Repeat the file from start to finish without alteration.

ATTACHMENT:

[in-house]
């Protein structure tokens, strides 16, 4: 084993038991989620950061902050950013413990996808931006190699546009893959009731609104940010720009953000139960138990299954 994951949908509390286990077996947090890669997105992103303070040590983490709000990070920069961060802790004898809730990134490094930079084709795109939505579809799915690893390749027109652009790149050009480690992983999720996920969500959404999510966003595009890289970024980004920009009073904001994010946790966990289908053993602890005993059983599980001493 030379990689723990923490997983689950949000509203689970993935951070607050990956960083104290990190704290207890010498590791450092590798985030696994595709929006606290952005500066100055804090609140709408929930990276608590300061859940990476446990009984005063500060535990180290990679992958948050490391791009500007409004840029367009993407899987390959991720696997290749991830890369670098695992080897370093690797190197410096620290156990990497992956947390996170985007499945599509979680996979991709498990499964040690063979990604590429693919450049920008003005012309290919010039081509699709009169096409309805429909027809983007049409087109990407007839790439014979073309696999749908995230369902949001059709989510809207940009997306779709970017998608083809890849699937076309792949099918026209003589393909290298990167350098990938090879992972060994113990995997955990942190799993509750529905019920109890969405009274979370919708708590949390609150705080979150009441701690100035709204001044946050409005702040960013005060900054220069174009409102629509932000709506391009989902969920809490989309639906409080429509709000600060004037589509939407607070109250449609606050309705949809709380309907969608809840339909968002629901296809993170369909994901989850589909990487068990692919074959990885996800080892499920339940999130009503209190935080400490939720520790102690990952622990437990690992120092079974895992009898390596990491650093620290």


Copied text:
[in-house]
């Protein structure tokens, strides 16, 4: 084993038991989620950061902050950013413990996808931006190699546009893959009731609104940010720009953000139960138990299954 994951949908509390286990077996947090890669997105992103303070040590983490709000990070920069961060802790004898809730990134490094930079084709795109939505579809799915690893390749027109652009790149050009480690992983999720996920969500959404999510966003595009890289970024980004920009009073904001994010946790966990289908053993602890005993059983599980001493 030379990689723990923490997983689950949000509203689970993935951070607050990956960083104290990190704290207890010498590791450092590798985030696994595709929006606290952005500066100055804090609140709408929930990276608590300061859940990476446990009984005063500060535990180290990679992958948050490391791009500007409004840029367009993407899987390959991720696997290749991830890369670098695992080897370093690797190197410096620290156990990497992956947390996170985007499945599509979680996979991709498990499964040690063979990604590429693919450049920008003005012309290919010039081509699709009169096409309805429909027809983007049409087109990407007839790439014979073309696999749908995230369902949001059709989510809207940009997306779709970017998608083809890849699937076309792949099918026209003589393909290298990167350098990938090879992972060994113990995997955990942190799993509750529905019920109890969405009274979370919708708590949390609150705080979150009441701690100035709204001044946050409005702040960013005060900054220069174009409102629509932000709506391009989902969920809490989309639906409080429509709000600060004037589509939407607070109250449609606050309705949809709380309907969608809840339909968002629901296809993170369909994901989850589909990487068990692919074959990885996800080892499920339940999130009503209190935080400490939720520790102690990952622990437990690992120092079974895992009898390596990491650093620290």